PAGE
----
Page 12

Honoring Our Veterans - Advertising Supplement

November 2012

President John F. Kennedy, United Nations Secretary-General U Thant and the Soviet Union’s Nikita Khrushchev. Daniel Moore didn’t originally intend to become a ground-pounding infantryman. “Because my father and my brother had been in the Army, it was always accepted that I would go into the service,” he said. “But I didn’t want to be in the Army. I didn’t think I’d make it as a pilot, either, though I later tried. The Navy meant being at sea for six months a year. My wife’s brother was a former Marine, so I signed up. They put me in the reserves until I graduated from college. But that got me seniority.” He went through Officer Candidates School at Marine Corps Base Quantico. An attempt to see if he could become a pilot with some test flights was a failure.“I got airsick on half of them,” laughed Daniel Moore. “I was OK when I was flying the plane, but then the major asked about aerobatics, flipped the plane over, and I told him, ‘Sir, I can hit this (airsickness) bag a lot easier if you turn us right side up again.’” Interestingly, Daniel Moore was technically in the Canadian Army Reserves for some time, as well. While attending the University of Ottawa, he was in the college band. After agreeing to become the local Reserves unit band, the Canadian Army outfitted them with uniforms and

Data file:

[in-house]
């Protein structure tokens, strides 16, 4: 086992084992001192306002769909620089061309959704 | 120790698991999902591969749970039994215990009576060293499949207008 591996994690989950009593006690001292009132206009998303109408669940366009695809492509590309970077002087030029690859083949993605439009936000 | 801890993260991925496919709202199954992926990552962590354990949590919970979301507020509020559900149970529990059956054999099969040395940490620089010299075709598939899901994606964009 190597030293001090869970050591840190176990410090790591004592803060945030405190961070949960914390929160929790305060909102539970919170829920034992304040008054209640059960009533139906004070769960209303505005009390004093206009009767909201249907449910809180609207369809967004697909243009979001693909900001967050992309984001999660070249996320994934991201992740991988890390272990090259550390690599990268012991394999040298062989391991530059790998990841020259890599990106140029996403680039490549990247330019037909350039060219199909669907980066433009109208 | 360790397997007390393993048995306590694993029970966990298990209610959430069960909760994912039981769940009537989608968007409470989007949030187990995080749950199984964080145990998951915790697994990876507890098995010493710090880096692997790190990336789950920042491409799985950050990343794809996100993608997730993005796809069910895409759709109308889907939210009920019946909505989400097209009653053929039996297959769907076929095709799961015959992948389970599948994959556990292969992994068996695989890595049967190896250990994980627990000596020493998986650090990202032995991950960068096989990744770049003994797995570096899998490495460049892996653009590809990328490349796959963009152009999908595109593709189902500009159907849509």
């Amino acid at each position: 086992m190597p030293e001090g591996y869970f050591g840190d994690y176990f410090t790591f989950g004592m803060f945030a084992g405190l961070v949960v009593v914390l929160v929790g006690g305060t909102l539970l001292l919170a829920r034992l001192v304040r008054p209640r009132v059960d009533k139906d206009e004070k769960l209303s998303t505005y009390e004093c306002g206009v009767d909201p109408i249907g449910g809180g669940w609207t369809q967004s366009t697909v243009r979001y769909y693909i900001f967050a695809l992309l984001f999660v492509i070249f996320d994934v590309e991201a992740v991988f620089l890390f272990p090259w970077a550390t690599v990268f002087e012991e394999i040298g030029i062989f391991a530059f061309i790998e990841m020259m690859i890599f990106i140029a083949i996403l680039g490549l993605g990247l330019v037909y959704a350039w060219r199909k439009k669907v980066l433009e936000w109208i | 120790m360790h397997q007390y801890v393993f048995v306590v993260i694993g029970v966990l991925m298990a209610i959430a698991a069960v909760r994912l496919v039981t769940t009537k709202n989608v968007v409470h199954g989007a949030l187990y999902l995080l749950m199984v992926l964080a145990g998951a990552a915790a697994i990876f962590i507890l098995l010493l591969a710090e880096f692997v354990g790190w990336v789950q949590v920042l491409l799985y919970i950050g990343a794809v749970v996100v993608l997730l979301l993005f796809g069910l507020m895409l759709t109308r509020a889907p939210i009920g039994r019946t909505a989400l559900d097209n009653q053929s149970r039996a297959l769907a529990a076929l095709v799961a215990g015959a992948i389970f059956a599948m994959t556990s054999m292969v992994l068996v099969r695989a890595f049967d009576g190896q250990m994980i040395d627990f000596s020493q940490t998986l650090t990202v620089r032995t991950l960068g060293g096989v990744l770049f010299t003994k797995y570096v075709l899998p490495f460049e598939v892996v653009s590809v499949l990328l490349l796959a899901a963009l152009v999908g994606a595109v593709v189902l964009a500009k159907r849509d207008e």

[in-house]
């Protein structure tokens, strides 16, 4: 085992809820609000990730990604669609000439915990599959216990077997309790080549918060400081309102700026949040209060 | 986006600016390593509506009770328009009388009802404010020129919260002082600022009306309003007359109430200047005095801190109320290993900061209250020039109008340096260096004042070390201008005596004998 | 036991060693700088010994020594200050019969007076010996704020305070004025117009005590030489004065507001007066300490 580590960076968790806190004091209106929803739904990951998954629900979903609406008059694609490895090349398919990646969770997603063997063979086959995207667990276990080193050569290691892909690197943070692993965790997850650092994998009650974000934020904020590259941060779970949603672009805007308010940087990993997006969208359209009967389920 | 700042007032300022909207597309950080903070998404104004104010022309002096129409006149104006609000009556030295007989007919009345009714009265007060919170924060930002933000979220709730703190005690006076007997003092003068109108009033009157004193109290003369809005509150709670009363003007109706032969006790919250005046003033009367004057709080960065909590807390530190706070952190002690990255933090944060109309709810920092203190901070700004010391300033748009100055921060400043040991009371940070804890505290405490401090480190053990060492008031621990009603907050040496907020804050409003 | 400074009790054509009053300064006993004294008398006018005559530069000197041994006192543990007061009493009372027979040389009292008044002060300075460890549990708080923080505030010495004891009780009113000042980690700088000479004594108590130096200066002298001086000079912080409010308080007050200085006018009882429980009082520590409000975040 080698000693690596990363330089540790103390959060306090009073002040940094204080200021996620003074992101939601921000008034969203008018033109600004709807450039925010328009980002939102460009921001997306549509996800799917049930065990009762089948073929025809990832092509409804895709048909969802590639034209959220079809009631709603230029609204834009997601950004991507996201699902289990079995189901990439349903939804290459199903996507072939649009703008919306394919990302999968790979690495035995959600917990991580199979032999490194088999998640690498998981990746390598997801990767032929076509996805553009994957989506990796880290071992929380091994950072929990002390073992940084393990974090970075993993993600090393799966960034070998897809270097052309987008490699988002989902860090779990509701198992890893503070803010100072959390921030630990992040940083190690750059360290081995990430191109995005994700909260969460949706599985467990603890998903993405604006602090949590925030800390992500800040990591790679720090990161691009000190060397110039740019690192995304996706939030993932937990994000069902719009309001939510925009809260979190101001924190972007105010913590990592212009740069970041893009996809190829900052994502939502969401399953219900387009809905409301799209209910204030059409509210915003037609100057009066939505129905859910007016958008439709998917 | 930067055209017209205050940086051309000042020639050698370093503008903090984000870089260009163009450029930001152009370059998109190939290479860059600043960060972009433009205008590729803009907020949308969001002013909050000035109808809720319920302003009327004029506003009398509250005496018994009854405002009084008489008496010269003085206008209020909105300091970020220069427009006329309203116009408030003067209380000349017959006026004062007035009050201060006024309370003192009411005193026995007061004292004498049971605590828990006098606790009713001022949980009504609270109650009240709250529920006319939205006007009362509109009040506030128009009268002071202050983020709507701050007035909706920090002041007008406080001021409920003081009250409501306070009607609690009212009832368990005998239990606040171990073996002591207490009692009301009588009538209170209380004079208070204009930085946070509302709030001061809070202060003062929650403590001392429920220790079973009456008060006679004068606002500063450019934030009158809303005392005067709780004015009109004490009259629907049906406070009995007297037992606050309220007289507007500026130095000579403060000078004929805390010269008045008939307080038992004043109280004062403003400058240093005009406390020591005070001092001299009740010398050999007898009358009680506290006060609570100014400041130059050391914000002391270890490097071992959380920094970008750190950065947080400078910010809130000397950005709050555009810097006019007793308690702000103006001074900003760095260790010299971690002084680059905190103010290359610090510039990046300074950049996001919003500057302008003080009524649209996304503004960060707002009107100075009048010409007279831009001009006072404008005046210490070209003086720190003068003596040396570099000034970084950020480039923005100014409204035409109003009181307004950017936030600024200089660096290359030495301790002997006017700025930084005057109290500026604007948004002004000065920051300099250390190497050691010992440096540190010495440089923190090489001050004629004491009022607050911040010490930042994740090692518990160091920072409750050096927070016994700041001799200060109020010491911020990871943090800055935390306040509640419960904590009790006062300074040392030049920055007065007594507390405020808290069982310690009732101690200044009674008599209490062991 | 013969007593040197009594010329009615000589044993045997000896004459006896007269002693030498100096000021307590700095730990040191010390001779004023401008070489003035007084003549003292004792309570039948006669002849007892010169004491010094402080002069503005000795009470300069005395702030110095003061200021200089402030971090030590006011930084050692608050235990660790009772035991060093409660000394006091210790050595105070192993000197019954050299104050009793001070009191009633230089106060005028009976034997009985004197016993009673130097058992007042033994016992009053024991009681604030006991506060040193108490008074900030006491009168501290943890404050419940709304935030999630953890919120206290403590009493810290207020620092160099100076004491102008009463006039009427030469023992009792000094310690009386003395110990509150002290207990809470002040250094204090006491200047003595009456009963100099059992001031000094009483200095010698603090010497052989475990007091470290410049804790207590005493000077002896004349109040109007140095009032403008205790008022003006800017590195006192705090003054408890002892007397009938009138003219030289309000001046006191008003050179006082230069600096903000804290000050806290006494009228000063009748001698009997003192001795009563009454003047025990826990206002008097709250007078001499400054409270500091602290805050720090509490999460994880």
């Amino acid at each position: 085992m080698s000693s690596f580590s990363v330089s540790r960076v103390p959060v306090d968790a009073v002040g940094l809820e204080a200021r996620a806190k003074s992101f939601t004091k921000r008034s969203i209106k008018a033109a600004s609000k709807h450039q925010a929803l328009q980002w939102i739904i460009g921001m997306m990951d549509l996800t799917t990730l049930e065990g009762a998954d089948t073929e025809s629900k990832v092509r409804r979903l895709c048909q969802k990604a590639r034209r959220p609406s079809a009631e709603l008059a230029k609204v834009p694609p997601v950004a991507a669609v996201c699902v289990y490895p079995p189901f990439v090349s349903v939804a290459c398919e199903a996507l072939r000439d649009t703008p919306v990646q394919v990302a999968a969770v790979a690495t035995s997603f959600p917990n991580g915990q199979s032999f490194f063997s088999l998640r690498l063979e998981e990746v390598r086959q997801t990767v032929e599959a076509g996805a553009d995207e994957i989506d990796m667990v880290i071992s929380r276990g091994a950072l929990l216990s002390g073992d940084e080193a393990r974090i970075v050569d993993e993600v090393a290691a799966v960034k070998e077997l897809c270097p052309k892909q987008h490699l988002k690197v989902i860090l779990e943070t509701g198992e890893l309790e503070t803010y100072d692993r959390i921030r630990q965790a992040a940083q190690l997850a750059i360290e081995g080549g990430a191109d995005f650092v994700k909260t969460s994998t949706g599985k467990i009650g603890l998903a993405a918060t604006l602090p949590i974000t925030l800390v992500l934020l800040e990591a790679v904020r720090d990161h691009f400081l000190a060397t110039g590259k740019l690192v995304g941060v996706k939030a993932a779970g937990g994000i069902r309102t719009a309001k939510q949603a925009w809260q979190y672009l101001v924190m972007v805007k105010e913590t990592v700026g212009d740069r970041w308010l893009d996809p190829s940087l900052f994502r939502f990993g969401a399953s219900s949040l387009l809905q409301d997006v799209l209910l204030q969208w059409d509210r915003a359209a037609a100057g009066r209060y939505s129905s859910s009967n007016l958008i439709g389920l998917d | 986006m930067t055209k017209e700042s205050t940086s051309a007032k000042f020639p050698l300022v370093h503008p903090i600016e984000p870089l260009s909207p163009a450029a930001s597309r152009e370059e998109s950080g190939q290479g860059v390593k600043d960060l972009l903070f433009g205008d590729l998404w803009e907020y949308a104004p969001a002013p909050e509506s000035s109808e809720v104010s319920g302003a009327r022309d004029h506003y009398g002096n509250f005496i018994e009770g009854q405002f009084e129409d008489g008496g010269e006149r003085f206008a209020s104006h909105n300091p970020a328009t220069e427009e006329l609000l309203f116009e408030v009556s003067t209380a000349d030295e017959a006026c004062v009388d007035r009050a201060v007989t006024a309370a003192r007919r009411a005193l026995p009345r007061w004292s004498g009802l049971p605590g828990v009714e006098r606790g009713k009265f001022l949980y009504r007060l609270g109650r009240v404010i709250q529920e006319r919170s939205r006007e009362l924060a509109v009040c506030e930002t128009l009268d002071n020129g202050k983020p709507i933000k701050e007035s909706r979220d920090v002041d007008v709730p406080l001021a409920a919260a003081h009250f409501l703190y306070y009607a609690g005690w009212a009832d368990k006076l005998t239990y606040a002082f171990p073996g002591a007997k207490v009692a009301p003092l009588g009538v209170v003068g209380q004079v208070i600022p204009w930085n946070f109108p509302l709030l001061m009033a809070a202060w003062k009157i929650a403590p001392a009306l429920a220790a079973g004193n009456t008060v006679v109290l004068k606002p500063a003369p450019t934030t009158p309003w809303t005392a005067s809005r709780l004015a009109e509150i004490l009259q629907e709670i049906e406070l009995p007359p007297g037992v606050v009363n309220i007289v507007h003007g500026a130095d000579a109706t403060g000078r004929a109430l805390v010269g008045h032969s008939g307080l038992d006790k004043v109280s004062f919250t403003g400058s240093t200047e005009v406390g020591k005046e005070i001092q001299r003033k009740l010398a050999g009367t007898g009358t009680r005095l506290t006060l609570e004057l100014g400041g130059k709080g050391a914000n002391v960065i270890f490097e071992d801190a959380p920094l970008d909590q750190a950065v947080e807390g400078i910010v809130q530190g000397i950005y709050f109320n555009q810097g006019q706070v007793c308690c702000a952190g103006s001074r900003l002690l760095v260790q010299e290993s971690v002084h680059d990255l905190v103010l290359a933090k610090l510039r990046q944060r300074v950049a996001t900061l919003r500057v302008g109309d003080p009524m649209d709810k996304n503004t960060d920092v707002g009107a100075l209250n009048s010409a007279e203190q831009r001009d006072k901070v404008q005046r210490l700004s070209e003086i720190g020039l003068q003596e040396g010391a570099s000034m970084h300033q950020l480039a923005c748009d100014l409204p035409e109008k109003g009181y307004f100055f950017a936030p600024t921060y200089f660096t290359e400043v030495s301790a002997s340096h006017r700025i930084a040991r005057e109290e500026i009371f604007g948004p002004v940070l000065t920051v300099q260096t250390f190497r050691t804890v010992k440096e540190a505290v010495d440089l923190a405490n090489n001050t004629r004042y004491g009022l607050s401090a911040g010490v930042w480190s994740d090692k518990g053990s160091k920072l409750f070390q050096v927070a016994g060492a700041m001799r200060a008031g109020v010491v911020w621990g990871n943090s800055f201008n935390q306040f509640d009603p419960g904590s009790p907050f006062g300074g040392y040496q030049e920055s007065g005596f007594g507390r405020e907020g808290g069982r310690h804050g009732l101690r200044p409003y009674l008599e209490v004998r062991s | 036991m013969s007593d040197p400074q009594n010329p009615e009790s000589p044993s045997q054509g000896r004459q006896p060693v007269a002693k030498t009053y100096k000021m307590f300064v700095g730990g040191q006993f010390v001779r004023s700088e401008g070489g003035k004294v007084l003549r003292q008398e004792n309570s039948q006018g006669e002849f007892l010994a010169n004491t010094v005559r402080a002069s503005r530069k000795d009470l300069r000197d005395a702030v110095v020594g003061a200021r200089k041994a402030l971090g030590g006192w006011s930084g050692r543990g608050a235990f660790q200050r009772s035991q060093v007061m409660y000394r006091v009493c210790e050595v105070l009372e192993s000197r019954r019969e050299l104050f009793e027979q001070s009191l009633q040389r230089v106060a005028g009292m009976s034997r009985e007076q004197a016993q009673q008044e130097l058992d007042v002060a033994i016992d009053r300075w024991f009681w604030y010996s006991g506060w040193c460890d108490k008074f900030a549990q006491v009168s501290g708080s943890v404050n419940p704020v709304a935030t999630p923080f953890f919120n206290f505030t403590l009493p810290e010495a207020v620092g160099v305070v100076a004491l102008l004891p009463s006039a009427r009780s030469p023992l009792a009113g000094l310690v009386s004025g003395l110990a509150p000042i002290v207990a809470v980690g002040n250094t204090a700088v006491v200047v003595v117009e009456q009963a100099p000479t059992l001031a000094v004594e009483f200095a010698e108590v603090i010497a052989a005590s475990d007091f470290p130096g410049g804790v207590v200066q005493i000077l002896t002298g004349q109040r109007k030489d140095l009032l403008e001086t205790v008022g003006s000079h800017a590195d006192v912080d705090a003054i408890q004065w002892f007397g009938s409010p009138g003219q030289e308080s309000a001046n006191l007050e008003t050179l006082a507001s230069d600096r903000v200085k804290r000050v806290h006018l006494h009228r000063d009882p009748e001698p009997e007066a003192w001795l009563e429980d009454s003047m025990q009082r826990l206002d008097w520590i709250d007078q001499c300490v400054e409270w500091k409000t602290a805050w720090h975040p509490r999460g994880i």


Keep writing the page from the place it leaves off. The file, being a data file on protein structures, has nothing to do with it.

instruments and put them on their roster. Time in the Canadian military was fitting, because Daniel Moore’s father had begun his career in the Canadian Army.